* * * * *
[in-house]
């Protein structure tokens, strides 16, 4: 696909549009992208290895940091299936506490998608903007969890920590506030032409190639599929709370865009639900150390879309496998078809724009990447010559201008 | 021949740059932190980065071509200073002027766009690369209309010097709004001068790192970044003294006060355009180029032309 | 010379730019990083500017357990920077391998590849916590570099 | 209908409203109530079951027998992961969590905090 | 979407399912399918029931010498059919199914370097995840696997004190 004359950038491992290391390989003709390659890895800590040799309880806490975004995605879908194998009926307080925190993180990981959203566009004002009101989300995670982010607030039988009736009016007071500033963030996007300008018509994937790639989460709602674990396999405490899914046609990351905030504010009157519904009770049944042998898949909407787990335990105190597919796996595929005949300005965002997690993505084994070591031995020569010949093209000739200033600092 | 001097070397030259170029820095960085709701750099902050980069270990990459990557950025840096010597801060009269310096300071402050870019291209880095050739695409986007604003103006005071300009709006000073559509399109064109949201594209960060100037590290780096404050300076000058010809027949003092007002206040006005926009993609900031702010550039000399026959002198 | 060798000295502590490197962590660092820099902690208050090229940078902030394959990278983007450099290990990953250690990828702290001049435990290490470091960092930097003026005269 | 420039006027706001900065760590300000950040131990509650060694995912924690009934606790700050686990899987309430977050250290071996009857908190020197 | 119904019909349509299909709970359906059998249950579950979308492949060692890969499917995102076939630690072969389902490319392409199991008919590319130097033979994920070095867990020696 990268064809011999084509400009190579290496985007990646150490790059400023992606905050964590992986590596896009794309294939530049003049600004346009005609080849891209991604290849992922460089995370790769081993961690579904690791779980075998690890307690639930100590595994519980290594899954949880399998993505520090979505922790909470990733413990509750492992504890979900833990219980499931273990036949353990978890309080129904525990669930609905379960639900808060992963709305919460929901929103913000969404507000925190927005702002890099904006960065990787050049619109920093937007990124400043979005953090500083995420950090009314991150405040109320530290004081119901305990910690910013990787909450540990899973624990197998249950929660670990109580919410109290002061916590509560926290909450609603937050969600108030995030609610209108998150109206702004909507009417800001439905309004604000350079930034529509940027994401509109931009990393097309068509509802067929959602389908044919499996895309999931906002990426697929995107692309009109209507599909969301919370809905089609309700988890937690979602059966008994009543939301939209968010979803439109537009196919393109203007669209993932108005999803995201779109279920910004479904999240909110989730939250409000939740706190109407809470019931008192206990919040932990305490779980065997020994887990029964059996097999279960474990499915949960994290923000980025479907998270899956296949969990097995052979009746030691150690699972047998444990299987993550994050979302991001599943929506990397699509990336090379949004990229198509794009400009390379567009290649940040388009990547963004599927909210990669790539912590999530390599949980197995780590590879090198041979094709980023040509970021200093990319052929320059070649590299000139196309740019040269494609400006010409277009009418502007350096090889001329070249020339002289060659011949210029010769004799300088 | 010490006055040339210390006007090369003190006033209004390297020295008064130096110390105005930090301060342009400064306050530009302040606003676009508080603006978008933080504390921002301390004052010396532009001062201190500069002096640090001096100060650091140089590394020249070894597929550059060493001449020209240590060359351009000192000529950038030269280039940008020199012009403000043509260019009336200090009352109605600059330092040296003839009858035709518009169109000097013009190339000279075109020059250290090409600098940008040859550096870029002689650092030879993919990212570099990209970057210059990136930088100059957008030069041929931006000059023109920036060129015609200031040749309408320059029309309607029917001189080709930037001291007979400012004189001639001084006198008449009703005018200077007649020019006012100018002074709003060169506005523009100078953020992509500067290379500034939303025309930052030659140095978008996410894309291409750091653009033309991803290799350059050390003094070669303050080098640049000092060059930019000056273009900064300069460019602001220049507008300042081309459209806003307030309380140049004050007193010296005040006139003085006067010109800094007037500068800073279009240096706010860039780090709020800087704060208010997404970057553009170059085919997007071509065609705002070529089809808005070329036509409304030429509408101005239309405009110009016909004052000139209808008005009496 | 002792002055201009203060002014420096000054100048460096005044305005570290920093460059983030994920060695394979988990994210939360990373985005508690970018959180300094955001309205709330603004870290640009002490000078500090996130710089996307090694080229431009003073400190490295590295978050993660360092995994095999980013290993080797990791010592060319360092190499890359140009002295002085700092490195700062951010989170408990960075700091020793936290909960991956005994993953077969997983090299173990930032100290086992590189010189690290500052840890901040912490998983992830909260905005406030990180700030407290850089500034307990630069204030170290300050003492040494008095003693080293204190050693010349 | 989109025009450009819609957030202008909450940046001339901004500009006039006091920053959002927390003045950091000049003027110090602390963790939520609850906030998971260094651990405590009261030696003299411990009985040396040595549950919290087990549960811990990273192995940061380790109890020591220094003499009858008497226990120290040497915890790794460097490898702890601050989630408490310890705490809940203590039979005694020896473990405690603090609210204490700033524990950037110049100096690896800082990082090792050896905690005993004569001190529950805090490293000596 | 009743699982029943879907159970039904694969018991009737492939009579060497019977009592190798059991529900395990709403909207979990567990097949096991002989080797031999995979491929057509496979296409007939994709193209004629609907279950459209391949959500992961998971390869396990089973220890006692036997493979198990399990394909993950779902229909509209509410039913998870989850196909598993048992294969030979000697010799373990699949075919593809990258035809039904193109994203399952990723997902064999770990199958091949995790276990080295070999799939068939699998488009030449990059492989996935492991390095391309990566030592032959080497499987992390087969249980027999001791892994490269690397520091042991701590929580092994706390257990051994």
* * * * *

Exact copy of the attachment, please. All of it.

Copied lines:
[in-house]
């Protein structure tokens, strides 16, 4: 696909549009992208290895940091299936506490998608903007969890920590506030032409190639599929709370865009639900150390879309496998078809724009990447010559201008 | 021949740059932190980065071509200073002027766009690369209309010097709004001068790192970044003294006060355009180029032309 | 010379730019990083500017357990920077391998590849916590570099 | 209908409203109530079951027998992961969590905090 | 979407399912399918029931010498059919199914370097995840696997004190 004359950038491992290391390989003709390659890895800590040799309880806490975004995605879908194998009926307080925190993180990981959203566009004002009101989300995670982010607030039988009736009016007071500033963030996007300008018509994937790639989460709602674990396999405490899914046609990351905030504010009157519904009770049944042998898949909407787990335990105190597919796996595929005949300005965002997690993505084994070591031995020569010949093209000739200033600092 | 001097070397030259170029820095960085709701750099902050980069270990990459990557950025840096010597801060009269310096300071402050870019291209880095050739695409986007604003103006005071300009709006000073559509399109064109949201594209960060100037590290780096404050300076000058010809027949003092007002206040006005926009993609900031702010550039000399026959002198 | 060798000295502590490197962590660092820099902690208050090229940078902030394959990278983007450099290990990953250690990828702290001049435990290490470091960092930097003026005269 | 420039006027706001900065760590300000950040131990509650060694995912924690009934606790700050686990899987309430977050250290071996009857908190020197 | 119904019909349509299909709970359906059998249950579950979308492949060692890969499917995102076939630690072969389902490319392409199991008919590319130097033979994920070095867990020696 990268064809011999084509400009190579290496985007990646150490790059400023992606905050964590992986590596896009794309294939530049003049600004346009005609080849891209991604290849992922460089995370790769081993961690579904690791779980075998690890307690639930100590595994519980290594899954949880399998993505520090979505922790909470990733413990509750492992504890979900833990219980499931273990036949353990978890309080129904525990669930609905379960639900808060992963709305919460929901929103913000969404507000925190927005702002890099904006960065990787050049619109920093937007990124400043979005953090500083995420950090009314991150405040109320530290004081119901305990910690910013990787909450540990899973624990197998249950929660670990109580919410109290002061916590509560926290909450609603937050969600108030995030609610209108998150109206702004909507009417800001439905309004604000350079930034529509940027994401509109931009990393097309068509509802067929959602389908044919499996895309999931906002990426697929995107692309009109209507599909969301919370809905089609309700988890937690979602059966008994009543939301939209968010979803439109537009196919393109203007669209993932108005999803995201779109279920910004479904999240909110989730939250409000939740706190109407809470019931008192206990919040932990305490779980065997020994887990029964059996097999279960474990499915949960994290923000980025479907998270899956296949969990097995052979009746030691150690699972047998444990299987993550994050979302991001599943929506990397699509990336090379949004990229198509794009400009390379567009290649940040388009990547963004599927909210990669790539912590999530390599949980197995780590590879090198041979094709980023040509970021200093990319052929320059070649590299000139196309740019040269494609400006010409277009009418502007350096090889001329070249020339002289060659011949210029010769004799300088 | 010490006055040339210390006007090369003190006033209004390297020295008064130096110390105005930090301060342009400064306050530009302040606003676009508080603006978008933080504390921002301390004052010396532009001062201190500069002096640090001096100060650091140089590394020249070894597929550059060493001449020209240590060359351009000192000529950038030269280039940008020199012009403000043509260019009336200090009352109605600059330092040296003839009858035709518009169109000097013009190339000279075109020059250290090409600098940008040859550096870029002689650092030879993919990212570099990209970057210059990136930088100059957008030069041929931006000059023109920036060129015609200031040749309408320059029309309607029917001189080709930037001291007979400012004189001639001084006198008449009703005018200077007649020019006012100018002074709003060169506005523009100078953020992509500067290379500034939303025309930052030659140095978008996410894309291409750091653009033309991803290799350059050390003094070669303050080098640049000092060059930019000056273009900064300069460019602001220049507008300042081309459209806003307030309380140049004050007193010296005040006139003085006067010109800094007037500068800073279009240096706010860039780090709020800087704060208010997404970057553009170059085919997007071509065609705002070529089809808005070329036509409304030429509408101005239309405009110009016909004052000139209808008005009496 | 002792002055201009203060002014420096000054100048460096005044305005570290920093460059983030994920060695394979988990994210939360990373985005508690970018959180300094955001309205709330603004870290640009002490000078500090996130710089996307090694080229431009003073400190490295590295978050993660360092995994095999980013290993080797990791010592060319360092190499890359140009002295002085700092490195700062951010989170408990960075700091020793936290909960991956005994993953077969997983090299173990930032100290086992590189010189690290500052840890901040912490998983992830909260905005406030990180700030407290850089500034307990630069204030170290300050003492040494008095003693080293204190050693010349 | 989109025009450009819609957030202008909450940046001339901004500009006039006091920053959002927390003045950091000049003027110090602390963790939520609850906030998971260094651990405590009261030696003299411990009985040396040595549950919290087990549960811990990273192995940061380790109890020591220094003499009858008497226990120290040497915890790794460097490898702890601050989630408490310890705490809940203590039979005694020896473990405690603090609210204490700033524990950037110049100096690896800082990082090792050896905690005993004569001190529950805090490293000596 | 009743699982029943879907159970039904694969018991009737492939009579060497019977009592190798059991529900395990709403909207979990567990097949096991002989080797031999995979491929057509496979296409007939994709193209004629609907279950459209391949959500992961998971390869396990089973220890006692036997493979198990399990394909993950779902229909509209509410039913998870989850196909598993048992294969030979000697010799373990699949075919593809990258035809039904193109994203399952990723997902064999770990199958091949995790276990080295070999799939068939699998488009030449990059492989996935492991390095391309990566030592032959080497499987992390087969249980027999001791892994490269690397520091042991701590929580092994706390257990051994």